THE LADY enters.
This way the noise was, if mine ear be true, 170 Dropping odors, dropping wine.
My best guide now; methought it was the sound Rigor now is gone to bed,
Of riot and ill-manag'd merriment, And Advice with scrupulous head.
Such as the jocund Alute, or gamesome pipe, Strict Age and sour Severity,
Stirs up among the loose unletter'd hinds; With their grave saws, in slumber lie. 110 When for their teeming flocks, and granges full, We, that are of purer fire,
In wanton dance they praise the bounteous Pan, Imitate the starry quire,
And thank the gods amiss. I should be loth Who, in their nightly watchful spheres, To meet the rudeness, and swillid insolence, Lead in swift round the months and years. Of such late wassailers; yet, O! where else The sounds and seas, with all their finny drove, Shall I inform my unacquainted feet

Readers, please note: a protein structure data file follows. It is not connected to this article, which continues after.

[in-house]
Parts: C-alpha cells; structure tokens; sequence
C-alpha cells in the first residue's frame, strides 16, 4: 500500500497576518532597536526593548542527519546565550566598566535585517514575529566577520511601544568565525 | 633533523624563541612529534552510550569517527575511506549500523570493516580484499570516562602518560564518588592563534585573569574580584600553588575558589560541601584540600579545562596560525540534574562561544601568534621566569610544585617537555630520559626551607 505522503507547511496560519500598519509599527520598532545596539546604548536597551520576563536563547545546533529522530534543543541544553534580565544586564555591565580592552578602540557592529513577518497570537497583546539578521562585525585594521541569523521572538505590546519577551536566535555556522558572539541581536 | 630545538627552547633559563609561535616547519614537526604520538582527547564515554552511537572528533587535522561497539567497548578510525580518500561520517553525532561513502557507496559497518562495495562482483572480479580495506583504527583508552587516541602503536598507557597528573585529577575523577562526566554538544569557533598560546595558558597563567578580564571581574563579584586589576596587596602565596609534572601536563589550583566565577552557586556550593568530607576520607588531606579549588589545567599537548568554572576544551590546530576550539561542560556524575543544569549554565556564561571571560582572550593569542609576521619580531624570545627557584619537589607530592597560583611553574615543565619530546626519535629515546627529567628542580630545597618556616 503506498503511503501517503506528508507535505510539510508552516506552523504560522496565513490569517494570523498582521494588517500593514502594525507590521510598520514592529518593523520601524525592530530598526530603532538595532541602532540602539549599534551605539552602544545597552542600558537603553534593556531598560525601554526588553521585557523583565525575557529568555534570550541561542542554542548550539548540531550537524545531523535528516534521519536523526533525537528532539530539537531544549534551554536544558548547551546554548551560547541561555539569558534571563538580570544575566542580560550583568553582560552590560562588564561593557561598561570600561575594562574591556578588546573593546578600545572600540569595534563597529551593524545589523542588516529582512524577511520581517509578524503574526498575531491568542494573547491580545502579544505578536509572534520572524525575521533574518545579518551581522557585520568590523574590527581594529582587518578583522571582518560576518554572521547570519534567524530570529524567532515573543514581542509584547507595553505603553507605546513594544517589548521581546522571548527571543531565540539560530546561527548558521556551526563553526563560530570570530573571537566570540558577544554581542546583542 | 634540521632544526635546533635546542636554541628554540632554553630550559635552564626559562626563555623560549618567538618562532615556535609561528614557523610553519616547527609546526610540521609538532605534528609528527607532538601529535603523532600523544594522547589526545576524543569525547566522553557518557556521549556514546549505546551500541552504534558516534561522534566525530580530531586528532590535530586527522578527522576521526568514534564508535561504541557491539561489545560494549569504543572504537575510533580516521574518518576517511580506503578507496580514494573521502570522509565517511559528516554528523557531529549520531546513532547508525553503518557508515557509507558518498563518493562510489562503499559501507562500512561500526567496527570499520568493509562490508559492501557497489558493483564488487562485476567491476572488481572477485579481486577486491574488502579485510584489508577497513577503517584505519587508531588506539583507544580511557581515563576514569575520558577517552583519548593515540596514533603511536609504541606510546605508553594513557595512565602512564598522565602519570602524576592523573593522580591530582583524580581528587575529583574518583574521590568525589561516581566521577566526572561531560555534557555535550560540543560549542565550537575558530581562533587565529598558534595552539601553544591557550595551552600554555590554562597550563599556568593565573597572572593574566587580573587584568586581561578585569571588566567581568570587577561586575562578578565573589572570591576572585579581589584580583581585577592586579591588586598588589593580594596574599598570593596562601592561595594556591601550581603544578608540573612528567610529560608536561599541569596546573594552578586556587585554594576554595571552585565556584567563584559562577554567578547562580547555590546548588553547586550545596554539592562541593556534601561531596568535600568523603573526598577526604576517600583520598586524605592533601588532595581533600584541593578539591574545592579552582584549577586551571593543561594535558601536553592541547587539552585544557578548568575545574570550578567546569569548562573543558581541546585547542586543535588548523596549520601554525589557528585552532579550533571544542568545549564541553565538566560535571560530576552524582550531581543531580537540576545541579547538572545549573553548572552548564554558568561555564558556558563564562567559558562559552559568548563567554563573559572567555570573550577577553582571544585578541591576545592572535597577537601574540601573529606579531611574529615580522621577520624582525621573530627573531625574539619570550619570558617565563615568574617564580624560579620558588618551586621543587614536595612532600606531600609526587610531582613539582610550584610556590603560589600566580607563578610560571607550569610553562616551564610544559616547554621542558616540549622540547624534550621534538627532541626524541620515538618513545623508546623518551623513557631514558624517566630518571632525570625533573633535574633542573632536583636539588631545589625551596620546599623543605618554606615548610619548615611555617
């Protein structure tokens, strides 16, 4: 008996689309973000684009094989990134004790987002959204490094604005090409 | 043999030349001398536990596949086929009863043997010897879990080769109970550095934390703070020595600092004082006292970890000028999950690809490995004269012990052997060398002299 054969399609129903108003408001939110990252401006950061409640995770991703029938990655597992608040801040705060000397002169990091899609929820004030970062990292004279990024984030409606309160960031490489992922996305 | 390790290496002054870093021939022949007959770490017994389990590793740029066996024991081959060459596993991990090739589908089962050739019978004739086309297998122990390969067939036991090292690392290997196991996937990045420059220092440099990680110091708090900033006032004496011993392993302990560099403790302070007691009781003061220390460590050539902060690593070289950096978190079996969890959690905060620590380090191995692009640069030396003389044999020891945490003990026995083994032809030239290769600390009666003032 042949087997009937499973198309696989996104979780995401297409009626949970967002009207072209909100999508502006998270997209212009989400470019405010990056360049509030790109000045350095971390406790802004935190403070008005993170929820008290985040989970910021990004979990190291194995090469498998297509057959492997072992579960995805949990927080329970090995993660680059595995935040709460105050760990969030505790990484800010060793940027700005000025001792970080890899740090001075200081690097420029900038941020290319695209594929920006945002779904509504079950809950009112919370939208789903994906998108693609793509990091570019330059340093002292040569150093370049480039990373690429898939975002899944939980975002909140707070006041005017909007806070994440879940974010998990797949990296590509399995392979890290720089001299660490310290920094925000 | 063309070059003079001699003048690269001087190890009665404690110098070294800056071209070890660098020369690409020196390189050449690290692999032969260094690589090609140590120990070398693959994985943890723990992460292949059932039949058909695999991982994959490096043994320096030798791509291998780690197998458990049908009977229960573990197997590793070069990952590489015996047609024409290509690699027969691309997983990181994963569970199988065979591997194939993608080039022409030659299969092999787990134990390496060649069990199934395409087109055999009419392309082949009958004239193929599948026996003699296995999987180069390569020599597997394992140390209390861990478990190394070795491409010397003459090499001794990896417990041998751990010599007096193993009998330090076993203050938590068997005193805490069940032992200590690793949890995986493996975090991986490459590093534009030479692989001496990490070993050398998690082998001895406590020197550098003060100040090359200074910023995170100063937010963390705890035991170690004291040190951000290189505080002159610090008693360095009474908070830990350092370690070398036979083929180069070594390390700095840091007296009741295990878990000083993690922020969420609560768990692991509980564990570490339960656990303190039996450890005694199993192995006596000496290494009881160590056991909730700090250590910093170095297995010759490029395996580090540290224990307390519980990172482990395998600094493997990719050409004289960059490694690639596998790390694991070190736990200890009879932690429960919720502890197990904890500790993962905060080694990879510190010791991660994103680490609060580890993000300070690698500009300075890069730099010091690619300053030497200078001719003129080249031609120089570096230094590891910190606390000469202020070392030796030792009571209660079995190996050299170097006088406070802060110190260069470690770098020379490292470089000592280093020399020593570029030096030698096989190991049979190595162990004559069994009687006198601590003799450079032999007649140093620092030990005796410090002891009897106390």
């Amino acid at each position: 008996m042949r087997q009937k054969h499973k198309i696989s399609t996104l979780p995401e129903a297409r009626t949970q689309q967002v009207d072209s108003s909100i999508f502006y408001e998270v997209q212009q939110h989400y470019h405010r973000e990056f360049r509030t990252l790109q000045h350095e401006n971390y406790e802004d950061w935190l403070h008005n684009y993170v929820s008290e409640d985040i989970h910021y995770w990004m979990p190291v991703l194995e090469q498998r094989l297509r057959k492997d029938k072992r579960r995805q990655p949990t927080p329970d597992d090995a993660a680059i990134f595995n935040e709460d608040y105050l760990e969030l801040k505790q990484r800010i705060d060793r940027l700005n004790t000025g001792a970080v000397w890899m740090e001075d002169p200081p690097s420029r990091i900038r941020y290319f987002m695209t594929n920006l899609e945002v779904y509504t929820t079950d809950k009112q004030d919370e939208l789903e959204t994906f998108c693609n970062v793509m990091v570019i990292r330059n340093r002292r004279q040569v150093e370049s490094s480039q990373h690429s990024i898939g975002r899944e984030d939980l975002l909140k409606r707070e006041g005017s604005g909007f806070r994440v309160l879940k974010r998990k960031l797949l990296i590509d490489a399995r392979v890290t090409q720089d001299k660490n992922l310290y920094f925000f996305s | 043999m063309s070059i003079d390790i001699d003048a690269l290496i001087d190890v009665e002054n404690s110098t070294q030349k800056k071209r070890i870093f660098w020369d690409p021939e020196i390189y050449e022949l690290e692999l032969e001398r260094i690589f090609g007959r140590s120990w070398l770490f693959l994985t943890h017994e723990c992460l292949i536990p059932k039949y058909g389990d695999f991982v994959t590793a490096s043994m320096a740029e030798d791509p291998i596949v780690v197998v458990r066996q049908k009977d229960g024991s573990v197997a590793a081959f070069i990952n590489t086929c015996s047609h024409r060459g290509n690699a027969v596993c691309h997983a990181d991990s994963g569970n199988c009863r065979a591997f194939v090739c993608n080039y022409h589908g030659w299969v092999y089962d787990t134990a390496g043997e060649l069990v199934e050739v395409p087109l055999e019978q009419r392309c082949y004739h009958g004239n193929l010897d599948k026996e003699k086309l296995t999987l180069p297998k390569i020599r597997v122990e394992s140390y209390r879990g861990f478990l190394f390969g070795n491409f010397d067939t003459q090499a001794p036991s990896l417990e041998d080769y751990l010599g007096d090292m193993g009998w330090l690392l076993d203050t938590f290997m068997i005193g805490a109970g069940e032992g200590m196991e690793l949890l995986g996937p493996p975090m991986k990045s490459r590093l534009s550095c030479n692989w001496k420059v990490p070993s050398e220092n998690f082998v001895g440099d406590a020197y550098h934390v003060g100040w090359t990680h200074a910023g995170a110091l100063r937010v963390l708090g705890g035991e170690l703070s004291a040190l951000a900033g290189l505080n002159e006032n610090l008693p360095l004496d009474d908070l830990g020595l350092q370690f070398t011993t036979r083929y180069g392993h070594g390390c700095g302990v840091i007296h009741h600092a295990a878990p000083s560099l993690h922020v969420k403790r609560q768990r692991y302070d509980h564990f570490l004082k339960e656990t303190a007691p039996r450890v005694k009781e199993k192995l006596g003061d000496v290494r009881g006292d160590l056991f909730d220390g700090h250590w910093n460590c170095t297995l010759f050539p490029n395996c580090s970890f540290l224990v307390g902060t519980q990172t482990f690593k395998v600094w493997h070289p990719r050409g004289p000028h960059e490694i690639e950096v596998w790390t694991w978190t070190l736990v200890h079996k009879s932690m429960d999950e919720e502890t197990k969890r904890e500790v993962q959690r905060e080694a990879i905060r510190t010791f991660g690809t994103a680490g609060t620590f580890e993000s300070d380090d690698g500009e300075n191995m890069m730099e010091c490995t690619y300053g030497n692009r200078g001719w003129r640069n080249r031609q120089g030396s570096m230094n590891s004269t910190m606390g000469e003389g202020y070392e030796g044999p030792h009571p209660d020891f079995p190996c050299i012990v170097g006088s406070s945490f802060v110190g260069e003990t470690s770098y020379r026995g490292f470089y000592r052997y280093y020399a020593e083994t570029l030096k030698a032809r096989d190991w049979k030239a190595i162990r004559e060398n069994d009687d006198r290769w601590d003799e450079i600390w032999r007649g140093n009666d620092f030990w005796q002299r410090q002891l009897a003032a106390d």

180 Now to the Moon in wavering morrice move; In the blind mazes of this tangled wood ? And, on the tawny sands and shelves,
My brothers, when they saw me wearied out Trip the pert faeries and the dapper elves, With this long way, resolving here to lodge By dimpled brook and fountain brim,
Under the spreading favor of these pines, The wood-nymphs, deck'd with daisies trim, 120 Stept, as they said, to the next thicket side, Their merry wakes and pastimes keep; To bring me berries, or such cooling fruit What hath night to do with sleep?
As the kind hospitable woods provide. Night hath better sweets to prove,
They left me then, when the gray-hooded Even, Venus now wakes, and wakens Love.
Like a sad votarist in palmer's weed,
189 Come, let us our rites begin;
Rose from the hindmost wheels of Phæbus' wain. "Tis only daylight that makes sin,